His football CV is almost without peer: Clive Churchill Medals, the Dally M Medal, the Golden Boot award as the world’s best player and countless accolades for himself and his teams.

    Off the field, Slater is everything the NRL wants its players to be. He’s an ambassador for the Starlight foundation, a regular visitor to hospitals to meet sick kids, and he runs ‘Billy’s Buddies’, a program for young kids to get into sport.

    Just watching him interact with the fans at a game and in public, it’s clear this is a good man who wants to make his influence count for something.

    If he played AFL in Melbourne, they would have already placed statues of him on five different sites and named suburbs after him. I’m still not 100 per cent convinced that the city of Melbourne quite understands or appreciates just what it has in Slater.

    I’m too young to remember Clive Churchill, Graeme Langlands, Graeme Eadie and their ilk, but I grew up in a golden age for quality fullbacks. I’ve been lucky enough to watch the likes of Garry Jack, Gary Belcher, Darren Lockyer, Brett Mullins, Darius Boyd, Tim Brasher and Andrew Ettingshausen go about their business.

    That’s a pretty good list of names.

    But Billy Slater is the best fullback I’ve seen by the length of the straight. It’s no contest.

    And for all your hate, angst, name calling and lame meme creation, you can’t argue otherwise.

    AJ Mithen
    AJ Mithen

    AJ watches far too much sport. When he's not watching it, he's reading about it. When he's not reading about it, he's writing about it and when he's not writing about it, he's talking about it on the podcast ‘A Sporting Discussion’. Rugby league has AJ's heart, but he loves to give space to the sports that the mainstream forgets - he’ll never rest until Australian baseball gets the coverage it deserves! He’s always game for a debate in a comments section or on twitter @AJMithen - but you’d best come prepared!

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    The Crowd Says (159)

    • April 18th 2018 @ 6:44am
      uglykiwi said | April 18th 2018 @ 6:44am | ! Report

      Trevor Chappell was also a great guy……. and he also acted within the rules, but he’s only ever remember for one thing…….
      I’m not disagreeing with you, Billy is a legend, great player and probably best fullback of all time: BUT Billy does not need to do this!! his legacy is being tarnished by it……. He has the ability to stop now and if he does, then it will go away, just like the kicking in the head incident (s)…. but if he does it one more time……… he will also be remembered as a diver by a lot of people. .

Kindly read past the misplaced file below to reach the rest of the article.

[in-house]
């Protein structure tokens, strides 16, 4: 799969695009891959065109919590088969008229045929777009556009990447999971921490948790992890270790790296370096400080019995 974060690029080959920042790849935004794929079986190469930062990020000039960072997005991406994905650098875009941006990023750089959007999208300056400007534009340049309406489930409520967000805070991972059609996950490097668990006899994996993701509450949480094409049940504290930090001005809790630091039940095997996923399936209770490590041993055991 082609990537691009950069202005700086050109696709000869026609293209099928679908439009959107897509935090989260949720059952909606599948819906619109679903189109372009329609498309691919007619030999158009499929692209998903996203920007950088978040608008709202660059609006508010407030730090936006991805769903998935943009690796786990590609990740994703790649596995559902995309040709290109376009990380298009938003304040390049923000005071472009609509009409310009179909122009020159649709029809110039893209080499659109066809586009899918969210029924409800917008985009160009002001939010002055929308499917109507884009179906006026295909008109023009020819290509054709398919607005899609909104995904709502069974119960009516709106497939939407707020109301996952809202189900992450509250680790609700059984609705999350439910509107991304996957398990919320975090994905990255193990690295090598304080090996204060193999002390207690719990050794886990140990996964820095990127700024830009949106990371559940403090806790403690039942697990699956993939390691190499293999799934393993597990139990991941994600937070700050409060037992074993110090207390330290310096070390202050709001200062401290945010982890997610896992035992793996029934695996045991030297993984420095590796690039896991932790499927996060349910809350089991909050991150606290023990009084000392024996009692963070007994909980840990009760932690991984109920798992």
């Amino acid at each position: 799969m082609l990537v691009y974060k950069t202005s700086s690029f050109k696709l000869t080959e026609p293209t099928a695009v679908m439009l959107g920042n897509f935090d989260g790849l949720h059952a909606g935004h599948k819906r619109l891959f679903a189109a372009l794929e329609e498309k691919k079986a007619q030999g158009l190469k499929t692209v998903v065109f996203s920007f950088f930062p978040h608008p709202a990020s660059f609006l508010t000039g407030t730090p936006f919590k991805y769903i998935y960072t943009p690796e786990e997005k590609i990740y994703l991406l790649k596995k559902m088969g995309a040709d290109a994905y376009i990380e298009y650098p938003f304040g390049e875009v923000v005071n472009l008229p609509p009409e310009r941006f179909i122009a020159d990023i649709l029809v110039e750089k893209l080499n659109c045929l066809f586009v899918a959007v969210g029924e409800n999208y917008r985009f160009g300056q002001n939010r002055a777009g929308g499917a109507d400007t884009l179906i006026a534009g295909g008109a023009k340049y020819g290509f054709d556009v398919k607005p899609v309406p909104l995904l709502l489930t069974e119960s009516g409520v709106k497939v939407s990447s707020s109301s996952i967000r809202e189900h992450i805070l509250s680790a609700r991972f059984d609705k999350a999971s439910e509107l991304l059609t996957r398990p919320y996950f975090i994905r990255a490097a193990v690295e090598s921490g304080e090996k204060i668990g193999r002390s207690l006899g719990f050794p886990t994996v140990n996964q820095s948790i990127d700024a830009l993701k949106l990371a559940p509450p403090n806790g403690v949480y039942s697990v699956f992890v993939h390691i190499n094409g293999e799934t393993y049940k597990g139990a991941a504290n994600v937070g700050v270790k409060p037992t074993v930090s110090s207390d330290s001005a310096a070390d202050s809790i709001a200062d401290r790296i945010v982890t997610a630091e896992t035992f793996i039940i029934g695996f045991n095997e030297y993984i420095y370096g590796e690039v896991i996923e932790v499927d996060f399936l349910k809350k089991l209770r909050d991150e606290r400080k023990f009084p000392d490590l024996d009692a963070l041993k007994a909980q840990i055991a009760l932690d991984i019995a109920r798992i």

• April 18th 2018 @ 10:02am
        Roberto said | April 18th 2018 @ 10:02am | ! Report

        Just a had a look at Slaters bio on “Wiki” just to confirm stats and was dumbfounded at what they put on his bio
        Position listed as “Template:Comm Games Diver{Diver} ”

        Is this a gee-up? have a look at the link:

        https://en.wikipedia.org/wiki/Billy_Slater

        • Columnist

          April 18th 2018 @ 10:07am
          AJ Mithen said | April 18th 2018 @ 10:07am | ! Report

          I noticed that too Roberto! Someone needs to brush up on their wiki skills if they wanna make it count…

          • April 18th 2018 @ 10:46am
            Roberto said | April 18th 2018 @ 10:46am | ! Report

            Wiki have listed the ‘diving’ controversy on his 2018 details. Pity he won’t be remembered in a better light.

            I get how most love his running style and competiveness, thus claim his the best they have ever seen.
            But for mine his still a class below Churchill/Langlands and Lockyer.

            Kayln Ponga is already an electric runner like Slater but has the extra skillset of general play kicking and ball playing vision like Lockyer.
            Ponga will surpass Slater in the rankings in less than a decade from now.

            • April 18th 2018 @ 10:53am
              Albo said | April 18th 2018 @ 10:53am | ! Report

              Only if he improves his tackling !

              • Roar Guru

                April 18th 2018 @ 11:12am
                Con Scortis said | April 18th 2018 @ 11:12am | ! Report

                I remember a few years ago I read Anthony Mundine’s wiki profile (don’t ask) and as he’s a boxer there’s a spot to put in the boxers “stance” – as in “orthodox”, “southpaw” etc.

                Whoever wrote his profile had entered “Muslim” as his stance (this has since been changed). Some people really need help!!

      • Roar Guru

        April 18th 2018 @ 12:19pm
        BigJ said | April 18th 2018 @ 12:19pm | ! Report

        Oh want a load of crap! Ben Ellis was the greatest Miller of penalties ever and he would flat out cheat sometimes to get them and he is fondly remembered as a great legend of the game. Boxers take dives all the time (Briggs v Green comes to mind) and they are still fondly remembered so I don’t think s couple of dives by slater is going to tarnish his legacy. As the author states “ get over it”

        • Roar Guru

          April 18th 2018 @ 1:43pm
          Chop said | April 18th 2018 @ 1:43pm | ! Report

          Who the hell is Ben Ellis?

          • Roar Guru

            April 18th 2018 @ 3:00pm
            Con Scortis said | April 18th 2018 @ 3:00pm | ! Report

            Ben Ellis is the guy who picked up the ball and ran with it at the Rugby School. The Ben Ellis Trophy is named in his honour. In addition to being a Miller of penalties, he was a frequent diver.